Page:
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Religious holidays 101: Quick-start guide to learning about holidays beyond Christmas

December 20, 2017 By Emily Hamer

Hundreds of students participate in the spirited Hindu tradition of throwing colored powder during Rang de Madison, a Holi festival of color hosted by the Madison Hindu Students Association outside of Dejope Residence Hall at the University of Wisconsin–Madison on April 15, 2017. The event was held in collaboration with UW–Madison’s India Students Association and Indian Graduate Students Association. Photo: Jeff Miller

As winter break begins, many students have Christmas on the brain. But students who are Jewish, Muslim, Buddhist, Hindu, or other faiths don’t have that same experience.

In fact, many religions’ major holidays don’t fall during winter break. And even though UW–Madison’s campus is made up of students from a variety of religions, few know about holidays of other faiths.

History professor Charles Cohen says to make campus — and society in general — more inclusive and accepting, it’s important for everyone to recognize other people’s religious holidays, and understand their meanings. During the month of December, Cohen, who is Jewish, urges non-Christians to recognize that this is a time of celebration for Christian students and to share that joy with them if they can.

UW students attend a Buddhist New Year celebration at the Cambodian temple in Fitchburg. Courtesy of Emily Conklin

“Explaining your own beliefs and celebrations, and inviting people to take part however they can, is an important component of American civic life,” Cohen says. “In doing so I think we are … participating in the great American experiment in which we value our own religions and we value religious freedom — meaning other people’s right to believe what they want to believe.”

If you don’t know students of different faiths, it can be challenging to start a dialogue or learn about other students’ traditions. In many settings, religion is something we avoid talking about.

If you aren’t able to talk to someone else about their festive times, or if you want a place to learn some basic knowledge about different religious holidays before talking about your friends’ religious beliefs, this article is for you.

Here are some of the major holidays of several other faiths and when they occur next year. Also, hear from students about their favorite religious memories. Since we can’t cover every holiday in a single article, we’ll only include those celebrated in Judaism, Islam, Hinduism and Buddhism, but please explore other holidays as well, such as Kwanzaa or the Chinese New Year.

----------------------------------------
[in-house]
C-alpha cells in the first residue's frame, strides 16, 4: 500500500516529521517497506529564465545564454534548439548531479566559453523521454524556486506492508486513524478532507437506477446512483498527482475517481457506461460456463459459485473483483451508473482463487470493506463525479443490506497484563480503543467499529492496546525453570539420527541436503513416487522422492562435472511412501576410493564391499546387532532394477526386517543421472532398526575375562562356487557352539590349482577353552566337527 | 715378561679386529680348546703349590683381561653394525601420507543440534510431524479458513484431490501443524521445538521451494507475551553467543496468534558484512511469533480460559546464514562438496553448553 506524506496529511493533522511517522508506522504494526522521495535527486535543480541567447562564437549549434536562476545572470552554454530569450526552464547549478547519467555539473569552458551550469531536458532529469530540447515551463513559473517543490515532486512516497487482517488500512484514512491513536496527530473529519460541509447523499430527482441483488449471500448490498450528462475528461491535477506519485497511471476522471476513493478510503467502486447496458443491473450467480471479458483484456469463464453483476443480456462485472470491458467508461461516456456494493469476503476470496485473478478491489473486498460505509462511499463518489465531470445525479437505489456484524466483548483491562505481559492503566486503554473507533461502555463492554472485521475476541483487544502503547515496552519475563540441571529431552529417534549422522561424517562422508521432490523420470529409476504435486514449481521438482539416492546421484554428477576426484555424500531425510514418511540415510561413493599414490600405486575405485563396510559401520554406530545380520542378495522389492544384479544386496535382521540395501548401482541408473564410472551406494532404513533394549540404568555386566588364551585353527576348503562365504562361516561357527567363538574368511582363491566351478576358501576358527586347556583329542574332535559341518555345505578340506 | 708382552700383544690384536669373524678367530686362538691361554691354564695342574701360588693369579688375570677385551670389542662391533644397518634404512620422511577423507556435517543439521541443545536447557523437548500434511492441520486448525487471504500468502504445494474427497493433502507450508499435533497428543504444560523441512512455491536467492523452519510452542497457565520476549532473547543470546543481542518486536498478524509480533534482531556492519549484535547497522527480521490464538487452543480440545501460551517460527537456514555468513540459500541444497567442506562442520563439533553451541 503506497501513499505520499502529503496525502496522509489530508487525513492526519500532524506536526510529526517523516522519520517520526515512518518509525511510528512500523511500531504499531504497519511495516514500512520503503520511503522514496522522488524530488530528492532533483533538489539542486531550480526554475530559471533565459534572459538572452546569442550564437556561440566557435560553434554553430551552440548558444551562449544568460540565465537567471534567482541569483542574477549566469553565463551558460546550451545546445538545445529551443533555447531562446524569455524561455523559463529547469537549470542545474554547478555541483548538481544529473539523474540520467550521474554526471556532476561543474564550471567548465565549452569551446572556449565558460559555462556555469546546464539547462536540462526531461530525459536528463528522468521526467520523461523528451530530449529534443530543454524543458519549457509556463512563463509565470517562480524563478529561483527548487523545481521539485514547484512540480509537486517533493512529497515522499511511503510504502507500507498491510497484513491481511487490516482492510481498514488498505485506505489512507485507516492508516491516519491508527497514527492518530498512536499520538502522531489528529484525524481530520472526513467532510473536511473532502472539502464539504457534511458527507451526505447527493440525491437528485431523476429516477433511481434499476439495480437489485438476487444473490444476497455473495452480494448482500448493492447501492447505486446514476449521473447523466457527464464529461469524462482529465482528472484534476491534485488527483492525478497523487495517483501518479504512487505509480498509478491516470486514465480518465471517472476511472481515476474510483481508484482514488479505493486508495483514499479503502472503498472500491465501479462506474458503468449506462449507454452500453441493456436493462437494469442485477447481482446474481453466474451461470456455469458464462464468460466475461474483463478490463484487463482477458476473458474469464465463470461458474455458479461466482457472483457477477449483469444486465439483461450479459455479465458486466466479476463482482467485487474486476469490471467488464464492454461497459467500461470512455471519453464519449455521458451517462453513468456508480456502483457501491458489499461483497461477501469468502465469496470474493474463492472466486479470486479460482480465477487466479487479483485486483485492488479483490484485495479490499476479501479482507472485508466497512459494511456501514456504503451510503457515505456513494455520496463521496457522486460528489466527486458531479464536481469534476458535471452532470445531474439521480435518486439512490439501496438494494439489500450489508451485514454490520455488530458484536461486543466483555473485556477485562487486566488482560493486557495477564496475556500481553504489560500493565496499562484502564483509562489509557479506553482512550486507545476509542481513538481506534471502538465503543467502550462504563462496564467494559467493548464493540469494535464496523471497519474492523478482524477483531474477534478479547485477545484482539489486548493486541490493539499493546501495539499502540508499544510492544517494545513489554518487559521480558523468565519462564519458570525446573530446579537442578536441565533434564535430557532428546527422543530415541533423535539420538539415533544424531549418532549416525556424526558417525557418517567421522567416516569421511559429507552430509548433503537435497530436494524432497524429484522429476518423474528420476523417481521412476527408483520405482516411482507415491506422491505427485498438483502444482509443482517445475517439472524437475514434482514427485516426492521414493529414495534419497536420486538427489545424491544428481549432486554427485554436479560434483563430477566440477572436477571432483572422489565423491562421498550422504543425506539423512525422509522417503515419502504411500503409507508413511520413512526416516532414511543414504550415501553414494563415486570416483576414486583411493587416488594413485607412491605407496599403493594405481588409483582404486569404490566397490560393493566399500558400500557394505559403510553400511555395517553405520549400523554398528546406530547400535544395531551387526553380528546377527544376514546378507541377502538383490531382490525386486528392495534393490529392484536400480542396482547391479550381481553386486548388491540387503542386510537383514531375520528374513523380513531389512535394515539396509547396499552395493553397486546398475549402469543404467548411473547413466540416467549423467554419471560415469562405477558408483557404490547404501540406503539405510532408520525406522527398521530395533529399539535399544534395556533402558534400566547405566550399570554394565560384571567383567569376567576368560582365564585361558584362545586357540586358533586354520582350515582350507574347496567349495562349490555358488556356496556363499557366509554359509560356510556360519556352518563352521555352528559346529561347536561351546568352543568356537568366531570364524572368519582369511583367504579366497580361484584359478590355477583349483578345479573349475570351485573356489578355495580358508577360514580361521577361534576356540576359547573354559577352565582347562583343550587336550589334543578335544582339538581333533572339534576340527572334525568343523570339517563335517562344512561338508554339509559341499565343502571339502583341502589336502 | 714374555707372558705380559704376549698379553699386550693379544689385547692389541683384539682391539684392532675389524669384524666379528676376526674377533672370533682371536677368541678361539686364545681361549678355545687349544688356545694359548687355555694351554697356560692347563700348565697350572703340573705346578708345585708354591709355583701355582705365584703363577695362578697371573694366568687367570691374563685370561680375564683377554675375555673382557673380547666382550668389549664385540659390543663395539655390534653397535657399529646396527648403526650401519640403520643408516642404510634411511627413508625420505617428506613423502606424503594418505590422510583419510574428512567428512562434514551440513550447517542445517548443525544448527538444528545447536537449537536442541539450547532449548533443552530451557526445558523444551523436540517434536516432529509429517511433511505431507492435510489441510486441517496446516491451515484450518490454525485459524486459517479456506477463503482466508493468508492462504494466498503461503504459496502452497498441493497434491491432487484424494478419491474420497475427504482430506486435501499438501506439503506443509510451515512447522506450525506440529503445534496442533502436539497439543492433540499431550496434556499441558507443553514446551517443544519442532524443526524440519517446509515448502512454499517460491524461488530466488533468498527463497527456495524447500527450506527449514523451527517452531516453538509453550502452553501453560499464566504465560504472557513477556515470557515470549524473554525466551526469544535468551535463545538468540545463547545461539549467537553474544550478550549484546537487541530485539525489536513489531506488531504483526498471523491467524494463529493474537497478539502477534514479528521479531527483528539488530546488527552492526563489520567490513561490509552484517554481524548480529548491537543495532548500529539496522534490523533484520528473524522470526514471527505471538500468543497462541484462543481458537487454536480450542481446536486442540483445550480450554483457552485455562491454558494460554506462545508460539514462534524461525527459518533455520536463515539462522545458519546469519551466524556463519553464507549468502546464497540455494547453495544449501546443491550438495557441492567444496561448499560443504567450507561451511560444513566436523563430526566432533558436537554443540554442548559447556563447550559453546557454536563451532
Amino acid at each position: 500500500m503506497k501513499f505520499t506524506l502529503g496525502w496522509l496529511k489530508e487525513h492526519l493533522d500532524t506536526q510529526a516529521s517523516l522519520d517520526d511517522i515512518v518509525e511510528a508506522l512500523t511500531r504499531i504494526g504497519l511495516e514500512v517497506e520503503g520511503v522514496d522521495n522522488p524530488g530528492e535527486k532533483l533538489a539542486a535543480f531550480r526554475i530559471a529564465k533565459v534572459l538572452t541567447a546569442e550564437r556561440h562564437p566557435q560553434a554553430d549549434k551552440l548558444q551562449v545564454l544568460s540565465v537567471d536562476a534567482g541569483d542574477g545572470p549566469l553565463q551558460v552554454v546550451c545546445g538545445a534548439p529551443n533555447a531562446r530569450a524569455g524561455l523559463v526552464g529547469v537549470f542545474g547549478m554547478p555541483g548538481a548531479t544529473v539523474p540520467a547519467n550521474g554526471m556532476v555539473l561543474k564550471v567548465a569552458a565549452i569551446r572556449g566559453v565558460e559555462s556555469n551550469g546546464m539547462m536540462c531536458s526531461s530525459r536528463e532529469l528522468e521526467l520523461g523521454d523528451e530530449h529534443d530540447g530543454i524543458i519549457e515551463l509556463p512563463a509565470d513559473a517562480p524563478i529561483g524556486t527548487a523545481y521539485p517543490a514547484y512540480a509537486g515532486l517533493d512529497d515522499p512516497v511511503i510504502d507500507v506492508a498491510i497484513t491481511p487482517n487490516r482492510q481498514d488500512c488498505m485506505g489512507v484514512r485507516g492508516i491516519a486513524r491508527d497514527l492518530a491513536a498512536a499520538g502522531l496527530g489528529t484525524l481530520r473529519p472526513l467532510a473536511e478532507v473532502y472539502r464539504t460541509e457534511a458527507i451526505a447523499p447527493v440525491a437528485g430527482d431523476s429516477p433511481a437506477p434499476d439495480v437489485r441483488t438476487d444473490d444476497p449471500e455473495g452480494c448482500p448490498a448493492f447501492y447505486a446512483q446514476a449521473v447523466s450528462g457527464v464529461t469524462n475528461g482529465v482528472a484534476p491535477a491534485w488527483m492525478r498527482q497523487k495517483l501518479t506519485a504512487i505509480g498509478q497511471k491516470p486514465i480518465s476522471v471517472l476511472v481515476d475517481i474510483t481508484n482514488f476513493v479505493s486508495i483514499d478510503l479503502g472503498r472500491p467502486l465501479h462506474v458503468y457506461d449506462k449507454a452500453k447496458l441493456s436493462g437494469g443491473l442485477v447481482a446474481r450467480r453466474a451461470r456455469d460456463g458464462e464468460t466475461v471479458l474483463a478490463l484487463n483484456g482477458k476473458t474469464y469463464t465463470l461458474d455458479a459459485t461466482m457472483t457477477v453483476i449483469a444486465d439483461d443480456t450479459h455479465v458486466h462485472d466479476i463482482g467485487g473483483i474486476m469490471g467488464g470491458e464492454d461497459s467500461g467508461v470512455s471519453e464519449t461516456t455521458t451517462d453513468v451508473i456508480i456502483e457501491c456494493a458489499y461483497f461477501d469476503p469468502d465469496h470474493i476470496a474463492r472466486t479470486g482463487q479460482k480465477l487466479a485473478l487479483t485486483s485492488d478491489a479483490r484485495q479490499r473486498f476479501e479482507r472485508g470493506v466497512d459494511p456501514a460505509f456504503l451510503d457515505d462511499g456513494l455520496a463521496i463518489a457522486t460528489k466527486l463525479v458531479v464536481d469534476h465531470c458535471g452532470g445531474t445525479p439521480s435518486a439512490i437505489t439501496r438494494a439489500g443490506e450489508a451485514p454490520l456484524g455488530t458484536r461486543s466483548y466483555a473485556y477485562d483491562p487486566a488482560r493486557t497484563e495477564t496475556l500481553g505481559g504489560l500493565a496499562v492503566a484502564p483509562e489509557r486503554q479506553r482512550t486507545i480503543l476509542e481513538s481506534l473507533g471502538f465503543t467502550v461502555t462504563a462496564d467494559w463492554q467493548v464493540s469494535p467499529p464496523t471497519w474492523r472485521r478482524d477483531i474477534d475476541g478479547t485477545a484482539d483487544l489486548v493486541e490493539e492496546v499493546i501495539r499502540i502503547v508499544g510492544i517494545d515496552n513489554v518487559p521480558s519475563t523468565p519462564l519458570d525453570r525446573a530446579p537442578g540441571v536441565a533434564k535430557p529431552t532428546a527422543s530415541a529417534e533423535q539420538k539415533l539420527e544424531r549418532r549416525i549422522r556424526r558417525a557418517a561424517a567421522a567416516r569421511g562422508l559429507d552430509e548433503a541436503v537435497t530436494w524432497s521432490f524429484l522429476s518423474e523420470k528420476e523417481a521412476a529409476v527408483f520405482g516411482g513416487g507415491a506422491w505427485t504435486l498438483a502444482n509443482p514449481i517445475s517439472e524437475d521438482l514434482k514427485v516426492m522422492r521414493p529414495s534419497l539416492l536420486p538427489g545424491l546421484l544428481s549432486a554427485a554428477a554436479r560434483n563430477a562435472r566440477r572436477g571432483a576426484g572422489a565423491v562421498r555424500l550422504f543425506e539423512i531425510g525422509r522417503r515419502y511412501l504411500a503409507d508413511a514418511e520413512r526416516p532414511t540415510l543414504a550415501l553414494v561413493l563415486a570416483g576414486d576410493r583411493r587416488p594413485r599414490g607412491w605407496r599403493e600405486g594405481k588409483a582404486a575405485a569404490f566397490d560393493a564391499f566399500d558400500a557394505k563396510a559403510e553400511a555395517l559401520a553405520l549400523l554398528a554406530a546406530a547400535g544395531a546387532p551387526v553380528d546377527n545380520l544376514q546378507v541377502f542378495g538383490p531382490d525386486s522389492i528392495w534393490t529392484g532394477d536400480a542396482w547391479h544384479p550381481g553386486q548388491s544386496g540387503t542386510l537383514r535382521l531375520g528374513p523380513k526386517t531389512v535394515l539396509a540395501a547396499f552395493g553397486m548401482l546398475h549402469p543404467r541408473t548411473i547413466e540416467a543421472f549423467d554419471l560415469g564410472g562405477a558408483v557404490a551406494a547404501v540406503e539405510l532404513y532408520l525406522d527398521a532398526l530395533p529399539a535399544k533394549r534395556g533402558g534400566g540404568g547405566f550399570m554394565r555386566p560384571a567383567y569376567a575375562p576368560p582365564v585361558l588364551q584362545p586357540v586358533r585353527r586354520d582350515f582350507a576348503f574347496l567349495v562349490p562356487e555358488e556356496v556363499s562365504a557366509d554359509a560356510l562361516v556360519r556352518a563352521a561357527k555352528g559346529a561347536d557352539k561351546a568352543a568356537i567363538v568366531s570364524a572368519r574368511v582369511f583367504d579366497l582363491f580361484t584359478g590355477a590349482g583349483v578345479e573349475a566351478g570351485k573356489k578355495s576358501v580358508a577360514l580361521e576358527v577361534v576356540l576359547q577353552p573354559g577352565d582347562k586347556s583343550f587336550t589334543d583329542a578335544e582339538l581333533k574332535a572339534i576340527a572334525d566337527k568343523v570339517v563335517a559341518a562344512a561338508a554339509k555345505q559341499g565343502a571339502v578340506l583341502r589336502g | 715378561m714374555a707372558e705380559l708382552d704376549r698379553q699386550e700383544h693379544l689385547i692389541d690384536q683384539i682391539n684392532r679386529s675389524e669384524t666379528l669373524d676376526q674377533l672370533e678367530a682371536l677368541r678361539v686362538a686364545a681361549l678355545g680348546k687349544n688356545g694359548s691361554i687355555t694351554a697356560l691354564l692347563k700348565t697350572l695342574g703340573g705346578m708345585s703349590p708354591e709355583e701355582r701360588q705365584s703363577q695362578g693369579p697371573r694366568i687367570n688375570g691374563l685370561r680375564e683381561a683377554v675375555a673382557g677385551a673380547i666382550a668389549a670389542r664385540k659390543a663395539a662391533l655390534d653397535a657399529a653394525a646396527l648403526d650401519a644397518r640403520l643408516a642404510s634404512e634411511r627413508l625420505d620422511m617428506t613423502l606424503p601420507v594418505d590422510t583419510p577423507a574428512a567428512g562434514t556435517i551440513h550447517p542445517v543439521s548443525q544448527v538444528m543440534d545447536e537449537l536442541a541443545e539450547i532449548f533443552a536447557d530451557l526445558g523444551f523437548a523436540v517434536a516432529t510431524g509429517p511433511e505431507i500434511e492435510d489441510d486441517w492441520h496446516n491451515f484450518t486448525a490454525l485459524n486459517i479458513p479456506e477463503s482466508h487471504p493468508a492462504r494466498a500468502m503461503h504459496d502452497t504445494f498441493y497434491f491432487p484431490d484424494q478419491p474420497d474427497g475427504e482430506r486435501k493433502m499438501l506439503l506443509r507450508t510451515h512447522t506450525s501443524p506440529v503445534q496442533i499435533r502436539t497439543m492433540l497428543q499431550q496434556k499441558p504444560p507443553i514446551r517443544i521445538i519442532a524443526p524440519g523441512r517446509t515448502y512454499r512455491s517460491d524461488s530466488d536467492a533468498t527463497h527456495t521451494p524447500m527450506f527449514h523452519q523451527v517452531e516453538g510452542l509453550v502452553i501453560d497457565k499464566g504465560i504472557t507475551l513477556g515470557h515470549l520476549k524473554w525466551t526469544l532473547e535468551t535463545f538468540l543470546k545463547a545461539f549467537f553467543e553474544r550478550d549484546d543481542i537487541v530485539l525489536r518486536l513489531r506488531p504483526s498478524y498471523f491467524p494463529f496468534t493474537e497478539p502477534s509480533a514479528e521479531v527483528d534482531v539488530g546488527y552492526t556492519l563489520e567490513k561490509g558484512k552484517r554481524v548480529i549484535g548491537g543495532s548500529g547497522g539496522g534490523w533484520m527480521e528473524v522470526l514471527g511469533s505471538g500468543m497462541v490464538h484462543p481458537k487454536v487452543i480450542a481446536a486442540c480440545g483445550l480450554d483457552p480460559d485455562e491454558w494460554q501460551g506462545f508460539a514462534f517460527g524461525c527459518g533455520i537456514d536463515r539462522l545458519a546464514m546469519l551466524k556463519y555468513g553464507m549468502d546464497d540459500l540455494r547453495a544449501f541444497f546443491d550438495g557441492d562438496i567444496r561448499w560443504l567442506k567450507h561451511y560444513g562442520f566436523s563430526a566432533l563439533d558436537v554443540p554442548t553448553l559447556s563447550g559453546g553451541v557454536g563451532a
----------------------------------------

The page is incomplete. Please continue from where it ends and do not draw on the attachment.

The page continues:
Some major Jewish holidays and their approximate dates in 2017 and 2018 (The Jewish calendar is lunisolar, and holidays move within about a thirty-day range against the standard international calendar)

–   Hanukkah, Dec. 12-20, 2017
–   Passover, end of March 30 – April 7, 2018
–   Shavuot, May 19-21, 2018
–   Rosh Hashana, Sept. 9-11, 2018
–   Yom Kippur, Sept. 18-19, 2018
–   Sukkot, Sept. 23-30, 2018

Although Hanukkah receives more popular attention than do other Jewish holidays, it is not a very important religious holiday to Jews, Cohen says. Since Hanukkah happens to fall around Christmas, it often gets elevated in the eyes of non-Jews.

“It’s entirely appropriate for a non-Jew to wish a Jew ‘Happy Hanukkah,’” Cohen says. “Just know that, for a Jew, that’s not the functional equivalent of ‘Merry Christmas,’ at least in terms of the importance of the holiday,” Cohen says. “But as a gesture of friendliness, sure, why not?”

Hanukkah is not in the Torah, but it celebrates the re-sanctifying of the ancient Temple in Jerusalem by Jewish warriors, Cohen says. According to legend, the warriors had enough sanctified oil to burn for one day, but it burned for eight — which is why Hanukkah is eight days and includes candle lighting.

In  student Eva Bernstein’s family, they light candles and play Dreidel. During Hannukah, Jews traditionally eat fried foods like jelly donuts and potato pancakes (latkes) to commemorate the miracle of the oil. The Bernsteins enjoy the unique family tradition of deep-frying a different food each of the eight nights.

The most important Jewish holidays are Rosh Hashana (the Jewish New Year), Yom Kippur (the Day of Atonement) and the three pilgrimage festivals, all of which were celebrated in biblical Israel, Cohen says. The pilgrimage festivals are Pesach (Passover), Shavuot (Weeks or Pentecost), and Sukkot (Feast of Tabernacles, or the Feast of Booths).

Eva Bernstein and her family eat dinner in the hut that they build outside to celebrate Sukkot. Courtesy of Eva Bernstein